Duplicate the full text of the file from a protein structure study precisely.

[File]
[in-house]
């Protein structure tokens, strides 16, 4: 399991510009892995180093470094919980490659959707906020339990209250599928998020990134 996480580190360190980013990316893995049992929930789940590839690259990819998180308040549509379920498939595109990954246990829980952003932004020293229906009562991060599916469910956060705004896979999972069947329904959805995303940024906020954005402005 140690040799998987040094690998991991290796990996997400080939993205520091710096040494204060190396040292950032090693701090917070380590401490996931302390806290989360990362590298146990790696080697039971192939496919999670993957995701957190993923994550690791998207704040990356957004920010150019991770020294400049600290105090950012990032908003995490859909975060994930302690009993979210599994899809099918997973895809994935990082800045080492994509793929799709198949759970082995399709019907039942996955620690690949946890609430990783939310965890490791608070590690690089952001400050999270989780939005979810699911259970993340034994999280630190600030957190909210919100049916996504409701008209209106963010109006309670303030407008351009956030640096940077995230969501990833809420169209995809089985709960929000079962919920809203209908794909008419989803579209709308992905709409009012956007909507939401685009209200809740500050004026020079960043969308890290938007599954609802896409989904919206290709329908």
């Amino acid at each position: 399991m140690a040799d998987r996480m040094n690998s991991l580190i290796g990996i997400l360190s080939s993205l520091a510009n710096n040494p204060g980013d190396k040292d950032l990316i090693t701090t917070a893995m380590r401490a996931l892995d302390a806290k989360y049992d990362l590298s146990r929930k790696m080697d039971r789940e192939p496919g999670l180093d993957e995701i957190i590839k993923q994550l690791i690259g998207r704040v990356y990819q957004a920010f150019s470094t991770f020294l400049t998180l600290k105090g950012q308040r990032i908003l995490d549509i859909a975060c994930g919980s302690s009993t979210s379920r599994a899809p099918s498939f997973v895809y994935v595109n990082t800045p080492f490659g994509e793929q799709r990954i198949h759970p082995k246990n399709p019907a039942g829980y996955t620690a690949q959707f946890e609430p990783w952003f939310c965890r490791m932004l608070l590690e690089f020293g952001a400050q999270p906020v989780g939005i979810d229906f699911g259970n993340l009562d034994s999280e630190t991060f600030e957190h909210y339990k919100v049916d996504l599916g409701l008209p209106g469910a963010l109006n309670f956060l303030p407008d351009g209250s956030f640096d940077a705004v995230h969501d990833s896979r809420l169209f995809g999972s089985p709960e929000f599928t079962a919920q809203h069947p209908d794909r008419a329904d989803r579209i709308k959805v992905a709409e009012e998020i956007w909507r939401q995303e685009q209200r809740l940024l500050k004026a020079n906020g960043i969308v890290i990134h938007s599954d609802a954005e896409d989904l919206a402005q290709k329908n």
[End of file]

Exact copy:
[in-house]
């Protein structure tokens, strides 16, 4: 399991510009892995180093470094919980490659959707906020339990209250599928998020990134 996480580190360190980013990316893995049992929930789940590839690259990819998180308040549509379920498939595109990954246990829980952003932004020293229906009562991060599916469910956060705004896979999972069947329904959805995303940024906020954005402005 140690040799998987040094690998991991290796990996997400080939993205520091710096040494204060190396040292950032090693701090917070380590401490996931302390806290989360990362590298146990790696080697039971192939496919999670993957995701957190993923994550690791998207704040990356957004920010150019991770020294400049600290105090950012990032908003995490859909975060994930302690009993979210599994899809099918997973895809994935990082800045080492994509793929799709198949759970082995399709019907039942996955620690690949946890609430990783939310965890490791608070590690690089952001400050999270989780939005979810699911259970993340034994999280630190600030957190909210919100049916996504409701008209209106963010109006309670303030407008351009956030640096940077995230969501990833809420169209995809089985709960929000079962919920809203209908794909008419989803579209709308992905709409009012956007909507939401685009209200809740500050004026020079960043969308890290938007599954609802896409989904919206290709329908």
């Amino acid at each position: 399991m140690a040799d998987r996480m040094n690998s991991l580190i290796g990996i997400l360190s080939s993205l520091a510009n710096n040494p204060g980013d190396k040292d950032l990316i090693t701090t917070a893995m380590r401490a996931l892995d302390a806290k989360y049992d990362l590298s146990r929930k790696m080697d039971r789940e192939p496919g999670l180093d993957e995701i957190i590839k993923q994550l690791i690259g998207r704040v990356y990819q957004a920010f150019s470094t991770f020294l400049t998180l600290k105090g950012q308040r990032i908003l995490d549509i859909a975060c994930g919980s302690s009993t979210s379920r599994a899809p099918s498939f997973v895809y994935v595109n990082t800045p080492f490659g994509e793929q799709r990954i198949h759970p082995k246990n399709p019907a039942g829980y996955t620690a690949q959707f946890e609430p990783w952003f939310c965890r490791m932004l608070l590690e690089f020293g952001a400050q999270p906020v989780g939005i979810d229906f699911g259970n993340l009562d034994s999280e630190t991060f600030e957190h909210y339990k919100v049916d996504l599916g409701l008209p209106g469910a963010l109006n309670f956060l303030p407008d351009g209250s956030f640096d940077a705004v995230h969501d990833s896979r809420l169209f995809g999972s089985p709960e929000f599928t079962a919920q809203h069947p209908d794909r008419a329904d989803r579209i709308k959805v992905a709409e009012e998020i956007w909507r939401q995303e685009q209200r809740l940024l500050k004026a020079n906020g960043i969308v890290i990134h938007s599954d609802a954005e896409d989904l919206a402005q290709k329908n």